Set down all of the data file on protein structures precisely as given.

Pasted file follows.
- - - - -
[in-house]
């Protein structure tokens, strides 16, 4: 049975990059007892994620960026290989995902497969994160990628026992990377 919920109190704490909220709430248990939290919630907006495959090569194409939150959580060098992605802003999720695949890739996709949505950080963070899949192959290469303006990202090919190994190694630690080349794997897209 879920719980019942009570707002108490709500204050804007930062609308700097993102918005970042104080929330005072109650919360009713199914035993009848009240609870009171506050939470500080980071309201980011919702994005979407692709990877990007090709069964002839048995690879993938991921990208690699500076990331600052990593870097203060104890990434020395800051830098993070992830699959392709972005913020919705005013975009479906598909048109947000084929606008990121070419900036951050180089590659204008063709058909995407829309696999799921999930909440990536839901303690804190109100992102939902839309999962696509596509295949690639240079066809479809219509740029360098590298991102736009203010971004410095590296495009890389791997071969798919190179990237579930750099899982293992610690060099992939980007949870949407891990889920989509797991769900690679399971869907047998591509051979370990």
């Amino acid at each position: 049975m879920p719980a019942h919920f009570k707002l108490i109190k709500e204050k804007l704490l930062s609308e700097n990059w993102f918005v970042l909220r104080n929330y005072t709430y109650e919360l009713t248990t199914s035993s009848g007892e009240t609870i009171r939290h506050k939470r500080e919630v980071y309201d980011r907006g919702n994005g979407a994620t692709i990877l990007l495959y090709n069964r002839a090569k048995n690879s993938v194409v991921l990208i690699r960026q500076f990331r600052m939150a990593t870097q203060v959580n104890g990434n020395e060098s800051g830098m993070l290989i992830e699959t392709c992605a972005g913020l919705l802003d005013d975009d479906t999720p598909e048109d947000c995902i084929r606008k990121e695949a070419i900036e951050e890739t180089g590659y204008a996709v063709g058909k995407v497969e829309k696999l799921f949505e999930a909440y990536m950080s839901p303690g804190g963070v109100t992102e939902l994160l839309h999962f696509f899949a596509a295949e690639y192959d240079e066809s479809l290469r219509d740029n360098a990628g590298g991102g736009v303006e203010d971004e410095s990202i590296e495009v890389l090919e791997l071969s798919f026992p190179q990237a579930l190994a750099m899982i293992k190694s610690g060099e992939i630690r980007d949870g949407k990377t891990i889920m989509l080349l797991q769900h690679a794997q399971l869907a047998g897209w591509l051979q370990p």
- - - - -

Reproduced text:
[in-house]
């Protein structure tokens, strides 16, 4: 049975990059007892994620960026290989995902497969994160990628026992990377 919920109190704490909220709430248990939290919630907006495959090569194409939150959580060098992605802003999720695949890739996709949505950080963070899949192959290469303006990202090919190994190694630690080349794997897209 879920719980019942009570707002108490709500204050804007930062609308700097993102918005970042104080929330005072109650919360009713199914035993009848009240609870009171506050939470500080980071309201980011919702994005979407692709990877990007090709069964002839048995690879993938991921990208690699500076990331600052990593870097203060104890990434020395800051830098993070992830699959392709972005913020919705005013975009479906598909048109947000084929606008990121070419900036951050180089590659204008063709058909995407829309696999799921999930909440990536839901303690804190109100992102939902839309999962696509596509295949690639240079066809479809219509740029360098590298991102736009203010971004410095590296495009890389791997071969798919190179990237579930750099899982293992610690060099992939980007949870949407891990889920989509797991769900690679399971869907047998591509051979370990």
């Amino acid at each position: 049975m879920p719980a019942h919920f009570k707002l108490i109190k709500e204050k804007l704490l930062s609308e700097n990059w993102f918005v970042l909220r104080n929330y005072t709430y109650e919360l009713t248990t199914s035993s009848g007892e009240t609870i009171r939290h506050k939470r500080e919630v980071y309201d980011r907006g919702n994005g979407a994620t692709i990877l990007l495959y090709n069964r002839a090569k048995n690879s993938v194409v991921l990208i690699r960026q500076f990331r600052m939150a990593t870097q203060v959580n104890g990434n020395e060098s800051g830098m993070l290989i992830e699959t392709c992605a972005g913020l919705l802003d005013d975009d479906t999720p598909e048109d947000c995902i084929r606008k990121e695949a070419i900036e951050e890739t180089g590659y204008a996709v063709g058909k995407v497969e829309k696999l799921f949505e999930a909440y990536m950080s839901p303690g804190g963070v109100t992102e939902l994160l839309h999962f696509f899949a596509a295949e690639y192959d240079e066809s479809l290469r219509d740029n360098a990628g590298g991102g736009v303006e203010d971004e410095s990202i590296e495009v890389l090919e791997l071969s798919f026992p190179q990237a579930l190994a750099m899982i293992k190694s610690g060099e992939i630690r980007d949870g949407k990377t891990i889920m989509l080349l797991q769900h690679a794997q399971l869907a047998g897209w591509l051979q370990p």